On Nov. 15, 2012, just after Hamas had begun launching hundreds of rockets at Israeli civilians, Israel’s ambassador to the United States, Michael Oren, hosted a dinner party in Washington, honoring then-Massachusetts Gov. Deval Patrick. Those present had been certain the dinner would be canceled because Israel was under siege. But Oren moved back and forth from the dinner to the telephone to take calls from Israeli Prime Minister Benjamin Netanyahu and the White House; he warmly toasted the special bond between Americans and Israelis. All of his skills were needed to work through a relationship between Obama and Netanyahu marked by serious tension.
Obama regards Netanyahu as an obstacle to peace. Netanyahu, like most Israelis, regards Obama as mired in something akin to an alternate universe when it comes to the Middle East, either unable to perceive the region’s realities or unwilling to adjust ideology to confront them.
The White House has regarded the publication of Oren’s book about his tenure here with alarm. It fears that Oren’s account of Obama’s zeal to land a nuclear agreement with Iran will reinforce concerns about the administration’s serial cave-ins to Iranian negotiating demands, and about the mounting evidence that a yawning gap exists between what the deal would mean, on one hand, and the White House’s claims about it, on the other.
Advance copies of Oren’s book, Ally: My Journey across the American-Israeli Divide, have sent administration spokesmen scurrying to denounce the mild-mannered Oren in vitriolic terms and to get others to do so. While crediting Obama where credit is due, Oren is pained by a White House slow to grasp the dangers posed by Islamist extremism in general, and Iran in particular. He has had the temerity to say so in his book. The Obama team has moved with Corleone family-like purposefulness to kneecap Oren, accusing him of “falsehoods” without identifying any.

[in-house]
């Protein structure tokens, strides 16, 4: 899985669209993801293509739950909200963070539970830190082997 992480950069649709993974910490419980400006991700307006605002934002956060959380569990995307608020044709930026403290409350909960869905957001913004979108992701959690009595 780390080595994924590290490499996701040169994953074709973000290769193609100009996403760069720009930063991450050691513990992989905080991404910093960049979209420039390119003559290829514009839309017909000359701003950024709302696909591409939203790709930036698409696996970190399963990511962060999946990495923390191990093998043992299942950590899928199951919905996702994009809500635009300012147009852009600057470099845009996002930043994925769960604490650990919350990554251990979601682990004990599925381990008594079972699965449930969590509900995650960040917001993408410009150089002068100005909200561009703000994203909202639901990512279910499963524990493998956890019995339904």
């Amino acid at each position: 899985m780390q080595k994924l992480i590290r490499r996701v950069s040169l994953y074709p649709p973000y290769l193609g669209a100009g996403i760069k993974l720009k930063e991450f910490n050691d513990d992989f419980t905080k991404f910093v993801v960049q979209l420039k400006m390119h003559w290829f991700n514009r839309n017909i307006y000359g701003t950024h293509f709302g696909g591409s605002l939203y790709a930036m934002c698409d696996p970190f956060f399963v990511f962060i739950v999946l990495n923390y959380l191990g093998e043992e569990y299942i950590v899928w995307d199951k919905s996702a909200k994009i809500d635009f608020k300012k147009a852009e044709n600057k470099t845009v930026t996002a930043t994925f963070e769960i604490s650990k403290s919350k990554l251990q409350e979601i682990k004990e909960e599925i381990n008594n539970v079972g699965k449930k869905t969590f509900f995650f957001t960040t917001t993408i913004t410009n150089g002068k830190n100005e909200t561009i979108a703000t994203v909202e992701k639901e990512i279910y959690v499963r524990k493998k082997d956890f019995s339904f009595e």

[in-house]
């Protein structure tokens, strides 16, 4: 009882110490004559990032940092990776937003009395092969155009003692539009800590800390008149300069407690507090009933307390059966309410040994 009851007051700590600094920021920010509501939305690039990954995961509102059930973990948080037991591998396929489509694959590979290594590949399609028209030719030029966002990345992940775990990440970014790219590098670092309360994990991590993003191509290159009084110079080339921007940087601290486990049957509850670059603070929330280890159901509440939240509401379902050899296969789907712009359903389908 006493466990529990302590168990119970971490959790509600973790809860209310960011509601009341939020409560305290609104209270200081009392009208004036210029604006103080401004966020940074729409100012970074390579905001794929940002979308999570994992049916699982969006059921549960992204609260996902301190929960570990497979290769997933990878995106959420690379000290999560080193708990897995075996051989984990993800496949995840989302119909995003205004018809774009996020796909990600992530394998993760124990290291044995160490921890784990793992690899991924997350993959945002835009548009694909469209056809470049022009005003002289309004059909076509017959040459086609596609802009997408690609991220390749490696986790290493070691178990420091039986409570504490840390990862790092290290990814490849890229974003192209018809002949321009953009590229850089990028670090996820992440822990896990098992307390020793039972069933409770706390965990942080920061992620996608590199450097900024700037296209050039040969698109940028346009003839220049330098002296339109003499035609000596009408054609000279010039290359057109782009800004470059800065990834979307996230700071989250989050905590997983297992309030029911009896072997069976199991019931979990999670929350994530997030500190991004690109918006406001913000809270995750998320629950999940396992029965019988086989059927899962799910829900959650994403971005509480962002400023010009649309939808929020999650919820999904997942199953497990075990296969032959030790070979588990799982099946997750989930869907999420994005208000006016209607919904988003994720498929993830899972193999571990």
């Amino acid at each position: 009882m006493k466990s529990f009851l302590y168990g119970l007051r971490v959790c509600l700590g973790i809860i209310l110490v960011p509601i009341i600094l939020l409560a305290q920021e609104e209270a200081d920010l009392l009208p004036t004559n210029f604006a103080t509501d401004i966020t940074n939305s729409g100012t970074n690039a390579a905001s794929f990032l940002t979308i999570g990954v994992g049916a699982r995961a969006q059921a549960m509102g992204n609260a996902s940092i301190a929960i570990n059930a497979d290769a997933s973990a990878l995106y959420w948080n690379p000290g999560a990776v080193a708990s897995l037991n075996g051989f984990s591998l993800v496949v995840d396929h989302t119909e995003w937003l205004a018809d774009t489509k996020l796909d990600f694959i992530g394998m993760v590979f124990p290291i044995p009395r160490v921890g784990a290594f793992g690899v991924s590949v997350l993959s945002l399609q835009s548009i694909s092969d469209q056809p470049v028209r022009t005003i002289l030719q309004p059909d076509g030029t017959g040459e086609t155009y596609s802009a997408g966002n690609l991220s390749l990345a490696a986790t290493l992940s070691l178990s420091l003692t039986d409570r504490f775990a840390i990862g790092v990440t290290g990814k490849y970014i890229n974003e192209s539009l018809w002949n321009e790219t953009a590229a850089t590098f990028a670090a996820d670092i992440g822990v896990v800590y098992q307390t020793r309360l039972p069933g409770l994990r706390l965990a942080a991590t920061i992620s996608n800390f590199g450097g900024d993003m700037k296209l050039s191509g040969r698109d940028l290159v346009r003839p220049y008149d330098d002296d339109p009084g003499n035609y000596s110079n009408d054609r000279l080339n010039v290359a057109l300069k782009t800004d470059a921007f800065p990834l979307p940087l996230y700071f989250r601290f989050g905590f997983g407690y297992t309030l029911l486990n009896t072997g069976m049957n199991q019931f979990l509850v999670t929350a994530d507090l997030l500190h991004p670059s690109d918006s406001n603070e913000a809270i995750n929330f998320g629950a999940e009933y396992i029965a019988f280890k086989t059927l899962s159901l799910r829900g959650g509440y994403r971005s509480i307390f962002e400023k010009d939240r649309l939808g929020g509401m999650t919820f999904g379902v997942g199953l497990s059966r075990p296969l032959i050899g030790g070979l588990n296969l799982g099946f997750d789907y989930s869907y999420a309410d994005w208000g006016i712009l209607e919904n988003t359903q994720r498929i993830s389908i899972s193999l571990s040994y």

Some of those enlisted to attack Oren, unable to refute anything contained in his book, have seized instead upon a recent article he wrote for Foreign Policy magazine. Openly stating that he was speculating, Oren wrote that he “could imagine” how Obama’s upbringing and education had helped shape his resistance to internalizing the reality of Islamist extremism. His critics professed to find this “insensitive” and “conspiratorial,” or worse.
This criticism is silly. Oren’s rumination about how Obama formed his worldview is standard fare for historians speculating about the way presidents’ outlooks are formed. It is no different than what historians by the dozens have done analyzing the roles played by Woodrow Wilson’s parents, or Richard Nixon’s harsh childhood, or Bill Clinton’s broken home, in shaping their presidencies.
The White House’s attacks have left the distinct impression it is grasping at straws to attempt to discredit a very serious book tackling troubling facts.
Jeff Robbins, a former U.S. delegate to the U.N. Human Rights Commission in the Clinton administration, is an attorney in Boston. This op-ed originally appeared in the Boston Herald.